Even mild Covid can shrink brain regions related to smell Study

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London, March 8

 While brain-related abnormalities have been observed in cases of severe Covid-19, a new study suggests that even a mild infection can result in tissue damage and greater shrinkage in brain areas related to smell.

Researchers from the University of Oxford looked at changes to the brains of 785 people, aged 51-81, on average of 4.5 months after mild SARS-CoV-2 infection.

The study, published in the journal Nature, identified a number of effects, including a greater reduction in grey matter thickness in the regions of the brain associated with smell (the orbitofrontal cortex and parahippocampal gyrus).

Participants who had Covid-19 also displayed evidence of greater tissue damage in regions connected with the primary olfactory cortex, an area linked to smell, and a reduction in whole brain size.

These effects ranged from 0.2 to 2 per cent additional change compared with the participants who had not been infected.

These findings may be the hallmarks of the degenerative spread of Covid, either via pathways related to the sense of smell, inflammation or immune response of the nervous system, or a lack of sensory input owing to a loss of smell.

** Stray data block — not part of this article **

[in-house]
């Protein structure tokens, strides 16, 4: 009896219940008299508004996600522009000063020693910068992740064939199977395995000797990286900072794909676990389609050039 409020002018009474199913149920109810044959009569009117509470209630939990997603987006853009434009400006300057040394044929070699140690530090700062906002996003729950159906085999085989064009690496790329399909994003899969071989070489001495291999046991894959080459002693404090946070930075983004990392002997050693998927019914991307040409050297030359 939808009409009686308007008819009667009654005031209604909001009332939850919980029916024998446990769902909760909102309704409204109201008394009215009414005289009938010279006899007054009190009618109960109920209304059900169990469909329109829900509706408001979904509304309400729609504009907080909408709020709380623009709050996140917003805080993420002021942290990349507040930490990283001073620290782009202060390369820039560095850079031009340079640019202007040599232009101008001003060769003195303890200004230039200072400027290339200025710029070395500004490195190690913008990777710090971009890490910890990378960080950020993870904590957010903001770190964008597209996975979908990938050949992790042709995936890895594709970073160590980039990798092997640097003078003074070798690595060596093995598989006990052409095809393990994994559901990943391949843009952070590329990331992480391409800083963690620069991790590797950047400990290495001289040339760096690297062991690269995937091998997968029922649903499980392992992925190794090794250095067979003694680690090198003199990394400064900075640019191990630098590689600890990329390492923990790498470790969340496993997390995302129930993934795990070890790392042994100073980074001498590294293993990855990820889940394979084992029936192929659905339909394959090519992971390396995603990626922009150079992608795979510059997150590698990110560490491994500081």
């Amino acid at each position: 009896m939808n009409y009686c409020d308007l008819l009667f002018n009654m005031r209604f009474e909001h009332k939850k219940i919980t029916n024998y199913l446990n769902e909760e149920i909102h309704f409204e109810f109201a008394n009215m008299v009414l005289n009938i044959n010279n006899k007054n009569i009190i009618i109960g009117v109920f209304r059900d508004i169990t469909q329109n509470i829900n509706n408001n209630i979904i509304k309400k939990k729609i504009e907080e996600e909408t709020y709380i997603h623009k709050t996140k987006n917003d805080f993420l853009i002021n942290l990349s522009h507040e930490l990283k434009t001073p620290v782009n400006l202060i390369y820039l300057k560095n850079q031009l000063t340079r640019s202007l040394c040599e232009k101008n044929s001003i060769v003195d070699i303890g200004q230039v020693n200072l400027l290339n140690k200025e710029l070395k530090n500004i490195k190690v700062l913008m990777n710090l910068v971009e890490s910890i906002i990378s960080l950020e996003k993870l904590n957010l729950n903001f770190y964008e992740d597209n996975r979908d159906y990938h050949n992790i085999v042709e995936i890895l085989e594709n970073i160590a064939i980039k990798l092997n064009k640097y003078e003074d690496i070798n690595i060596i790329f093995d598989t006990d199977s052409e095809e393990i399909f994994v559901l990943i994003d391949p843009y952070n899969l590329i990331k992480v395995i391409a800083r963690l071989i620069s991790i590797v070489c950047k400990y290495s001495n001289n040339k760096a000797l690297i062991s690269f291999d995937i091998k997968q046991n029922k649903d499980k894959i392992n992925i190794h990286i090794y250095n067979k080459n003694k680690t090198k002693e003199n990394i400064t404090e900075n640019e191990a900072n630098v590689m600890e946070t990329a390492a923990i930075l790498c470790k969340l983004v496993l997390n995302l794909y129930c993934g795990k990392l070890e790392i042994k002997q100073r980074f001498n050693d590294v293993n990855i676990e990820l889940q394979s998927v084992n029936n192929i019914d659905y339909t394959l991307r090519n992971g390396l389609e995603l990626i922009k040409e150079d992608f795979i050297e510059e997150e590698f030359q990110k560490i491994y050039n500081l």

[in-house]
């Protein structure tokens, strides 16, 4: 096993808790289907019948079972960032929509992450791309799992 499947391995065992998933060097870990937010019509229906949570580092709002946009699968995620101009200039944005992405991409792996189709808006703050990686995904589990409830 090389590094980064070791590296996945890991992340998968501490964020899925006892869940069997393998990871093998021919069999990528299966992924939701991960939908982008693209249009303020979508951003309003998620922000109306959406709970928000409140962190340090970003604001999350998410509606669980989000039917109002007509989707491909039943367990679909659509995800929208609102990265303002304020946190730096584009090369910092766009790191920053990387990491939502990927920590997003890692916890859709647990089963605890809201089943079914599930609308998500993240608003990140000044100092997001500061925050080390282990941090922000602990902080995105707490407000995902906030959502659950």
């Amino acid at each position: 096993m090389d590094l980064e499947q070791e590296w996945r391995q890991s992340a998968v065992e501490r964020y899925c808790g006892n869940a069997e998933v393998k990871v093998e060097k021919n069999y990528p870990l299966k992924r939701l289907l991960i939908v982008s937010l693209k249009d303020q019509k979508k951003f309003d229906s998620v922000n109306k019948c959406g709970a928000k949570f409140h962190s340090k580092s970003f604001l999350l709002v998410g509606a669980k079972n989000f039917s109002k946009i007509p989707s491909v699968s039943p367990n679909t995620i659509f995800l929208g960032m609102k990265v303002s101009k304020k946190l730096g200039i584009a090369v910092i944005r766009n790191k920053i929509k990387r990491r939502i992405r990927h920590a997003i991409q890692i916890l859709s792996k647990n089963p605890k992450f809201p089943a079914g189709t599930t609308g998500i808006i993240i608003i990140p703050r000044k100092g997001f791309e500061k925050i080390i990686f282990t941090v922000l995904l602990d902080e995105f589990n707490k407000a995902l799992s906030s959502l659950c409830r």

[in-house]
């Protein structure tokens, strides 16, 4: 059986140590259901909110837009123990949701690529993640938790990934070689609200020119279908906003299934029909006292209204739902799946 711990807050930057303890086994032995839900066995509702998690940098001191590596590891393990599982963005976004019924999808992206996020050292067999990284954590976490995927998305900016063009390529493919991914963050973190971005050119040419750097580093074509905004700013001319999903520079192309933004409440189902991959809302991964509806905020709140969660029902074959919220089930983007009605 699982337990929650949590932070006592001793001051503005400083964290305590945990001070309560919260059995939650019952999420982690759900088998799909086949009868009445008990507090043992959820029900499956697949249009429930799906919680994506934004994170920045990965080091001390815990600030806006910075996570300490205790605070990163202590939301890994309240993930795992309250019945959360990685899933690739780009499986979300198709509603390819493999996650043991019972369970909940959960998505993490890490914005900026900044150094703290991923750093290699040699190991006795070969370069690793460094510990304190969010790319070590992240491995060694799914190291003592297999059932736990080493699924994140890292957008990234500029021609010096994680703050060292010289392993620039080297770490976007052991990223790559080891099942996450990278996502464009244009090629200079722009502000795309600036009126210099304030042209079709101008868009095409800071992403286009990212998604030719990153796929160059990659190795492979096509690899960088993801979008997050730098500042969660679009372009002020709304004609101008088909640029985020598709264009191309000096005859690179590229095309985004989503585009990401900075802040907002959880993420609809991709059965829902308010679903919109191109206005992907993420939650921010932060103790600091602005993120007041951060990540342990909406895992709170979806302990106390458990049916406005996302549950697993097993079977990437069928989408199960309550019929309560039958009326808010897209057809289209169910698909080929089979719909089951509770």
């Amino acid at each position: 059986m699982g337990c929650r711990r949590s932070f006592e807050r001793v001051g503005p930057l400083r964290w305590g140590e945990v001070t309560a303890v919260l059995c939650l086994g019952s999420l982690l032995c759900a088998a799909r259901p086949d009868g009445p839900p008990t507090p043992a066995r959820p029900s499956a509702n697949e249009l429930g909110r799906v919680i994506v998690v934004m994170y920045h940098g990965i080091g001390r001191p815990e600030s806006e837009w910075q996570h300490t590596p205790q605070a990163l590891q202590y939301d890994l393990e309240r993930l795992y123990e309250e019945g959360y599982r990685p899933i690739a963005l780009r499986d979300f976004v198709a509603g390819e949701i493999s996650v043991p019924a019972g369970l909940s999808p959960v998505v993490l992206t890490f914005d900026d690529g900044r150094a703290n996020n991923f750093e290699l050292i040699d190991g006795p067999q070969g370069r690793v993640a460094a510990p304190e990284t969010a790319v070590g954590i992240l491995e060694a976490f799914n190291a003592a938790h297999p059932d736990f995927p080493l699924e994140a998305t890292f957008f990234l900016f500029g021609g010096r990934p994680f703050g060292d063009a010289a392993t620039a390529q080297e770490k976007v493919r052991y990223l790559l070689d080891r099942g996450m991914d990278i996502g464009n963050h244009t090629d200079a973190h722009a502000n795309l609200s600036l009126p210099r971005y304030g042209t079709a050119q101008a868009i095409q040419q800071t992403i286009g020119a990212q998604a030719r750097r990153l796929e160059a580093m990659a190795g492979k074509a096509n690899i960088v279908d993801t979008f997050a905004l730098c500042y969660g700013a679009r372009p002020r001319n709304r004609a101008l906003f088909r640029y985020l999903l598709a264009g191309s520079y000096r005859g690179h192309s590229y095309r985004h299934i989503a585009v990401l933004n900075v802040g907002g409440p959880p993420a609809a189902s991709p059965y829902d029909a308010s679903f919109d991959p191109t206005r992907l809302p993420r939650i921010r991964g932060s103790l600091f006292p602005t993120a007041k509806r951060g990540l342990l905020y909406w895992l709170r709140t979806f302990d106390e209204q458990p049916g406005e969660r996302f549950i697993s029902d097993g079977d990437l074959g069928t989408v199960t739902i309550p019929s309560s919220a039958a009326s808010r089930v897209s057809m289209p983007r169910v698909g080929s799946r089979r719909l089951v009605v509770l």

"Despite the infection being mild for 96 perA cent of our participants, we saw a greater loss of grey matter volume, and greater tissue damage in the infected participants," said lead author Professor Gwenaelle Douaud, from the varsity.

The participants also underwent two brain scans, on average 38 months apart, as well as cognitive tests, before being infected with SARS-CoV-2, and also after infection.

On average, the participants who were infected with SARS-CoV-2 also showed greater cognitive decline between their two scans, associated with the atrophy of a specific part of the cerebellum (a brain structure) linked to cognition.

Separately, the team studied people who developed pneumonia not related to Covid, showing that the changes were specific to Covid, and not due to the generic effects of contracting a respiratory illness.

The participants "also showed greater decline in their mental abilities to perform complex tasks, and this mental worsening was partly related to these brain abnormalities," Douaud said.

Importantly, all these negative effects were more marked at older ages.

Whether these effects persist in the long term, or are partially reversed, requires further investigation, Douaud said.


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